Crown Moulding Materials: A Complete Guide

May 13, 2021

By: The Finished Space

Crown Moulding and Casing Close Up.jpeg 

Picking the style and color for your crown moulding is only part of the equation. You also have to consider the material. What are the top choices for crown moulding materials, and which is best for your project?

From oak crown moulding to PVC and MDF – there’s no shortage of terrific options available on the market. It’s all about your personal preferences and goals.

Let’s take a look at some of the top materials for crown moulding, so you can decide which is best for your space.

Breaking Down Crown Moulding Materials

Crown Moulding Below View.jpeg 

PVC, wood, and MDF are the top three picks for crown moulding material. They each have their own advantages and disadvantages. Let’s review each of these crown moulding materials at length: 


PVC Crown Moulding.jpeg

PVC stands for polyvinyl chloride. It’s a human-made material, and it’s a top choice for budget-conscious homeowners. Moulding made from PVC is terrific for areas with a lot of moisture because it won’t damage or rot away. However, it can be damaged from excess heat or sun, so it’s not an option you want to use near windows!

PVC is lightweight, easy-to-cut, and flexible, and it’s usually installed with an adhesive – so it’s really DIY-friendly. PVC can be the right choice of material for you as long as you’re aware of the potential pitfalls, and you aren’t too concerned with an authentic appearance.


Applying Crown Hands.jpeg

Wood crown moulding is a top choice for homeowners who love traditional materials. Wood comes in a variety of grains, including oak and pine. Wood is an excellent material because it’s easy to prime and paint, and if you don’t like the look of wood, it’s simple to sand and install.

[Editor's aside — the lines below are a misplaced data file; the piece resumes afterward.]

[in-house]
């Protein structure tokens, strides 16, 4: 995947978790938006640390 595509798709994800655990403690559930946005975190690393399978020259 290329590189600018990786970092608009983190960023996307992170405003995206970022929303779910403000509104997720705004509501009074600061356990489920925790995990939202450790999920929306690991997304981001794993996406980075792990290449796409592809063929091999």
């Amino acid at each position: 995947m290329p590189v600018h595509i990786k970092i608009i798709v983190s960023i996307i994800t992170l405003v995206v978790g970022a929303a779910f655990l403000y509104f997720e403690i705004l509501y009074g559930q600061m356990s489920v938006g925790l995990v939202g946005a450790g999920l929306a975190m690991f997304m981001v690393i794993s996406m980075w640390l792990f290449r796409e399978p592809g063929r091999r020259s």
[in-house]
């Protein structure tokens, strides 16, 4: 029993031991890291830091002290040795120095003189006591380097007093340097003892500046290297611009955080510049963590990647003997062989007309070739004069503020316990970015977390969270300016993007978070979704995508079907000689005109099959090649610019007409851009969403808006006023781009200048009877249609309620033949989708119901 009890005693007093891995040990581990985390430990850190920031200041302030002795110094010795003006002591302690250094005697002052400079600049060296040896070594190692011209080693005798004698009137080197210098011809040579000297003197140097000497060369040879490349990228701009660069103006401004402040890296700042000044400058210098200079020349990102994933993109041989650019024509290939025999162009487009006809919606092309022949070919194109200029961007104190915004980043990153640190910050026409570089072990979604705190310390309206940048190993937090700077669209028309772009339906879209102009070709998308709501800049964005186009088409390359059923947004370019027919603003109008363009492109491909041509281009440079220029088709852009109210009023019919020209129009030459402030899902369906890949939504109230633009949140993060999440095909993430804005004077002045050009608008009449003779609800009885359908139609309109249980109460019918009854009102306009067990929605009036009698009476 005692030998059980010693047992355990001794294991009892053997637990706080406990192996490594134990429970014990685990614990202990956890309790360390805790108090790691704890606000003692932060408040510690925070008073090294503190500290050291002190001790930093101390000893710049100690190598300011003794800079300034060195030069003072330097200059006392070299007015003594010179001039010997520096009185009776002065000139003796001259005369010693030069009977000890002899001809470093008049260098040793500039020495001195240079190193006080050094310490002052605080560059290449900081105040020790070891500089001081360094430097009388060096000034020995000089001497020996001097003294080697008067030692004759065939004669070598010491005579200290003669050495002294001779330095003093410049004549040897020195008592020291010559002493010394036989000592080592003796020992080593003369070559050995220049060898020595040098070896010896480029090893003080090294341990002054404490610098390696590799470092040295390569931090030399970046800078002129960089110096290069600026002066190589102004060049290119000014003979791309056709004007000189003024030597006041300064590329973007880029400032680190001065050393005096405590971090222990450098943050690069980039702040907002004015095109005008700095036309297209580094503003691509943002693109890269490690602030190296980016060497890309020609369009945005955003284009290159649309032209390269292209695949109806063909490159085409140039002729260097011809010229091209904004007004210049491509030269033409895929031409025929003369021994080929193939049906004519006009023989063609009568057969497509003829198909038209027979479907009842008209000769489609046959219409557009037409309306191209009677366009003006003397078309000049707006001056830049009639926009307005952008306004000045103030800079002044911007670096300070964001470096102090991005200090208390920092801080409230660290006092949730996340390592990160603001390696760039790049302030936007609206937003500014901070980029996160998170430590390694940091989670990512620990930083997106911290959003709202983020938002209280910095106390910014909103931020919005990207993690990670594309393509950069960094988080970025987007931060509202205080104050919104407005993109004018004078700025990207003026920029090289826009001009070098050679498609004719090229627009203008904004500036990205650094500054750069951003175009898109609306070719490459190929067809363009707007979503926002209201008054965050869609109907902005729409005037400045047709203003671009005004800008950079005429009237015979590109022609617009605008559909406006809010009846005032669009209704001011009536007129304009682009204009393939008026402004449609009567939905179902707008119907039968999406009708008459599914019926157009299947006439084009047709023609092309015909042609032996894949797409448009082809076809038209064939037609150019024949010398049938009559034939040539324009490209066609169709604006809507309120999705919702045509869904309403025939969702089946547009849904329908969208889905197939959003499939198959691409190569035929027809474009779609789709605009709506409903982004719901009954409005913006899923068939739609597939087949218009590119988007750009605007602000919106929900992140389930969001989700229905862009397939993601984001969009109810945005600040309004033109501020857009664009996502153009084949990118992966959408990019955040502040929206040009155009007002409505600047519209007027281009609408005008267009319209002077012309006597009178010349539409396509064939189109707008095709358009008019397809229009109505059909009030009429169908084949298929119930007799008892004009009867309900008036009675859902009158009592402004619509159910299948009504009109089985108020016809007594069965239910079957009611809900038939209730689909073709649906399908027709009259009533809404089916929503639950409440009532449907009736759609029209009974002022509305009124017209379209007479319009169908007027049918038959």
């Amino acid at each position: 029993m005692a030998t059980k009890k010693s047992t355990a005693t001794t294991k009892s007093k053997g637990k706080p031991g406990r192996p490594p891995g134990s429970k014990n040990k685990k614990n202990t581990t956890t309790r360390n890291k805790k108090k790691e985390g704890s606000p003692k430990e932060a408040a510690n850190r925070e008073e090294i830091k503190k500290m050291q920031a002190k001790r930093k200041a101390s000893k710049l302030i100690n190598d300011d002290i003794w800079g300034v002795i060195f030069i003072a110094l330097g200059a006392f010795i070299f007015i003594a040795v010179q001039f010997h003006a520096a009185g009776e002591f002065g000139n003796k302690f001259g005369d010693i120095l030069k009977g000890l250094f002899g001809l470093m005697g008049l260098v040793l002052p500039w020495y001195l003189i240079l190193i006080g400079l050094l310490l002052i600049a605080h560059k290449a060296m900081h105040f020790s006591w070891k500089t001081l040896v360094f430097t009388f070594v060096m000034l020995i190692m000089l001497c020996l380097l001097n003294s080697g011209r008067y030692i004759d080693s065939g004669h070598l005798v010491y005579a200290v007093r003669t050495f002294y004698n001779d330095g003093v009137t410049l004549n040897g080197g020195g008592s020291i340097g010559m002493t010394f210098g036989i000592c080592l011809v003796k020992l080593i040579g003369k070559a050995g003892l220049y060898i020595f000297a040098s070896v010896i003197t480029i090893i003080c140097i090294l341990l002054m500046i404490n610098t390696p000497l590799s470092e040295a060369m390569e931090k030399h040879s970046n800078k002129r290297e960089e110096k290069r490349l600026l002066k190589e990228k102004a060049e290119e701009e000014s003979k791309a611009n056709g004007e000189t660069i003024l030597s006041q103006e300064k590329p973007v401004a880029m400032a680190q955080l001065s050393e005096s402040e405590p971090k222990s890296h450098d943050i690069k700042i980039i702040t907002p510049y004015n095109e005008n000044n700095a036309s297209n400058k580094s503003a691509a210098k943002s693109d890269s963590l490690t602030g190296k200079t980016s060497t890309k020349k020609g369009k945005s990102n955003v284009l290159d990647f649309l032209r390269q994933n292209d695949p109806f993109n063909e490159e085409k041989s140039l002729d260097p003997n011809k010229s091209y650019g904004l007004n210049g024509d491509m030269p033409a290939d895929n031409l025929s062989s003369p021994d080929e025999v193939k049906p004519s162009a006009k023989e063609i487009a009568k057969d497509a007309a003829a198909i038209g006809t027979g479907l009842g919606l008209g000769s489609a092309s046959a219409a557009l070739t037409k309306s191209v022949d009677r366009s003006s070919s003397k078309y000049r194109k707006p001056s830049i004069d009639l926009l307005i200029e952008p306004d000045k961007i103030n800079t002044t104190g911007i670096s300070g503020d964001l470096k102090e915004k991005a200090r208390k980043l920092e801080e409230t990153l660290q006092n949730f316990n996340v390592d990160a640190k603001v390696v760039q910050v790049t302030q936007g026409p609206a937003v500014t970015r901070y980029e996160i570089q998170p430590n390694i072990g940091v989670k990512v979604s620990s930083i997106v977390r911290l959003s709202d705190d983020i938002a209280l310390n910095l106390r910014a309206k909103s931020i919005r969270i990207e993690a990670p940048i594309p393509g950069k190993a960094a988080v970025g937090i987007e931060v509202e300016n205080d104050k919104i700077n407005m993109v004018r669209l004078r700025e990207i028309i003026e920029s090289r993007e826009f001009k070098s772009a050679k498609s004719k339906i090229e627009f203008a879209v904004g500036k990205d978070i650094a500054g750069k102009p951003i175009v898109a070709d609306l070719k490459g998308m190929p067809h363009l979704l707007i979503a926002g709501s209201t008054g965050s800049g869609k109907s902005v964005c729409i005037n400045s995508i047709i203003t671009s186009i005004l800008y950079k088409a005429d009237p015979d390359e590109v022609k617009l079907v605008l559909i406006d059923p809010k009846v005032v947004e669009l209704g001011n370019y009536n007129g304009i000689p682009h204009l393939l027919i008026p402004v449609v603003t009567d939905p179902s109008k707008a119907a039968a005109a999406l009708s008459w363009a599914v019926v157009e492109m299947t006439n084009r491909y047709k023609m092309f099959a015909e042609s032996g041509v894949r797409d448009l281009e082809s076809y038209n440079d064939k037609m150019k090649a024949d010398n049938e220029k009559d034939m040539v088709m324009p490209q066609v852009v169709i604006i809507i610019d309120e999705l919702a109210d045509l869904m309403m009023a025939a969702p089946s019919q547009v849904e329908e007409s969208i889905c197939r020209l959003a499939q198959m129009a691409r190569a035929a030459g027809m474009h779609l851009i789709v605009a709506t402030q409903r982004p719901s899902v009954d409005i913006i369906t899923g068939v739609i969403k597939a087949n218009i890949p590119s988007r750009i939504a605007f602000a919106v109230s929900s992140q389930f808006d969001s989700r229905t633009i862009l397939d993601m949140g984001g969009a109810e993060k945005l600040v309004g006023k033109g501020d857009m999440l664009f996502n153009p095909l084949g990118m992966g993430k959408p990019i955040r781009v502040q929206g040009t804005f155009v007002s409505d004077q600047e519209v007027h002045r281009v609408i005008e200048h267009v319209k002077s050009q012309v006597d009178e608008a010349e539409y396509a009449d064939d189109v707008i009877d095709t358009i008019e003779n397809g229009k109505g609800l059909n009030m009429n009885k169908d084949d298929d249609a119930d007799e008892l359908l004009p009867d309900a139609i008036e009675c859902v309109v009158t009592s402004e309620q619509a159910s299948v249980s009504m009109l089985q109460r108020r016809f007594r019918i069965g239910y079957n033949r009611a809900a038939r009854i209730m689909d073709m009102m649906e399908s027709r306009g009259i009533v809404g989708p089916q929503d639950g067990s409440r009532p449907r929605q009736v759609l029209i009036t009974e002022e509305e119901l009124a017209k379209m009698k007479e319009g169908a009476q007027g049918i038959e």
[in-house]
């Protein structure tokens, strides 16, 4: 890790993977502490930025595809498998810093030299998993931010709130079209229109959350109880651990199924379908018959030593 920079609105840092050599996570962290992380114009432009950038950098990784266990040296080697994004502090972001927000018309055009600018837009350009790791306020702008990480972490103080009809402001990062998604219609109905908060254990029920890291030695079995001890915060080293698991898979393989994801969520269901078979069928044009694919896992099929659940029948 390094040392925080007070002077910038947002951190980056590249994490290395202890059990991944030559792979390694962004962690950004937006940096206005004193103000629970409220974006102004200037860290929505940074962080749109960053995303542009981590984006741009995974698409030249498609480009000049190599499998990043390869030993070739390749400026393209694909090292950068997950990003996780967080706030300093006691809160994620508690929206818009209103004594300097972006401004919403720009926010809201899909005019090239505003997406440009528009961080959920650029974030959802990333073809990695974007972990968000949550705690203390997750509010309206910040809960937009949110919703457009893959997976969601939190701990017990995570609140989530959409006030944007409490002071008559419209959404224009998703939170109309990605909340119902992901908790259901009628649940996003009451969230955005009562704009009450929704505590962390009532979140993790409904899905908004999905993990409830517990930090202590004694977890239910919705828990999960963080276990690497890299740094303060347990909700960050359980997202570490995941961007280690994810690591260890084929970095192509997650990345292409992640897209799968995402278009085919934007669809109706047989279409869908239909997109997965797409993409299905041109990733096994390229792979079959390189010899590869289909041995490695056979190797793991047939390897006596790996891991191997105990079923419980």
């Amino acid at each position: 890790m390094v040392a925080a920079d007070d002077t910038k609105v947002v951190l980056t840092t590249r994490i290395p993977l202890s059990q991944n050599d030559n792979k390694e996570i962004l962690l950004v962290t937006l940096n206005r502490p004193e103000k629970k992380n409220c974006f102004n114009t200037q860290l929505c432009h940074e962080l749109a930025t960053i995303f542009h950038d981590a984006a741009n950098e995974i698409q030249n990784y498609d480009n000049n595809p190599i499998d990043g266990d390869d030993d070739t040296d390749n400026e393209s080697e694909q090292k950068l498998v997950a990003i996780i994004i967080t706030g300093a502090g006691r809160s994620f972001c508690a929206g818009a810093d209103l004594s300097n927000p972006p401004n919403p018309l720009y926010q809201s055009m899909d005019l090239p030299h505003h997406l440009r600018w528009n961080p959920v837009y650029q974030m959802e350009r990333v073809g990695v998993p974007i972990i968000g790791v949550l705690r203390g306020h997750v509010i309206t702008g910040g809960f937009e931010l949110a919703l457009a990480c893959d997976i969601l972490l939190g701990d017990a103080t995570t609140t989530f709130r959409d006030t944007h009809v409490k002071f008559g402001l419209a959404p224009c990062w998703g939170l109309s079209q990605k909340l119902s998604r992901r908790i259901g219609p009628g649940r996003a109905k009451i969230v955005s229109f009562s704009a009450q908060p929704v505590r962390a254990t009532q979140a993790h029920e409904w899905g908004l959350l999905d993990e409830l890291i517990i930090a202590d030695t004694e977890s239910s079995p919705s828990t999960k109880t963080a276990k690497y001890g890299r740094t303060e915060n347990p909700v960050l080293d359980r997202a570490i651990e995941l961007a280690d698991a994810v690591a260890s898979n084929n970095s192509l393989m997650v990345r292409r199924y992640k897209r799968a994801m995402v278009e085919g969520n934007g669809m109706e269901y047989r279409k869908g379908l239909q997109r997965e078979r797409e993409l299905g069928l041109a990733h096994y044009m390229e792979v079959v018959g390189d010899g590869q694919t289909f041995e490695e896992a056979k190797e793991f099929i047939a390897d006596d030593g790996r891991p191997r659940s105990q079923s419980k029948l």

Wood also allows you to create the most ornate and extravagant moulding designs out there, so you’re never limited on style with wood moulding. The downside of wood is that it can be susceptible to damage. From water damage to termites, to rot and more – wood can be tough to keep in tip-top shape. However, despite its vulnerability, it’s a very durable material, and if you take care of it, it can last for many years to come without issues.

Another potential drawback to wood is its hefty price tag. When you get really elaborate with your designs and features, you can pay up to thirty dollars per foot. However, the investment can be worth it, especially for the eco-conscious homeowner. Wood is 100% sustainable. Different grains of wood will come with different costs. Oak or mahogany will cost more than pine, but it’s possible to find wood moulding that can fit your budget.


MDF Crown Moulding.jpeg

MDF stands for medium-density fiberboard. It’s made by combining resin and recycled wood products, like sawdust, wood branches, or leftover wood scraps to create an authentic-looking finished product.

MDF has a smooth finish, so you never have to worry about imperfections. It’s also easy to paint. Unlike wood, it doesn’t split, making installation a breeze. MDF is also incredibly cost-effective, so even budget-conscious homeowners can get on board with this stylish moulding option.

MDF somehow marries the benefits of both PVC and wood moulding. It’s luxurious in its appearance, and it can seamlessly mimic the look of natural wood moulding. Despite its high-end look, it’s easy on the budget and simple to install. 

Plus, many MDF moulding options actually come primed, making installation and painting even quicker!

When in doubt, MDF is always a solid choice. You can’t really go wrong with this moulding material option.

Choosing the Right Material for Your Crown Moulding

Grey Trim Dining Room.jpeg


Ultimately, the right crown moulding material for you will depend on your individual aesthetic, budget, and installation goals. If you’re really focusing on the budget or you’re applying trim in a wet area like the bathroom – PVC might be the perfect choice for you. If you’re all about authenticity, then wood is always a winner.

If you’re looking to blend style and budget without sacrificing that wood-like appearance, then you can’t go wrong with MDF.

There are also a couple of options we didn’t discuss, including polystyrene moulding and plaster crown moulding, mostly because they aren’t super popular.

Polystyrene is really cheap and easy to install, but it’s a lower-quality material that dents very easily. It looks a lot like the foam used to make disposable cups. On the other hand, plaster crown moulding is a costly, custom-designed moulding used for historic buildings and elaborate designs. It’s not a very popular option for homeowners.

At the end of the day, the material choice is up to you. When in doubt, go with MDF for a high-end, budget-friendly moulding option.

If you still need some inspiration for your crown moulding’s style, give Option {M} a try. There’s a quick quiz that helps match you with the perfect design aesthetic and trim options for your style.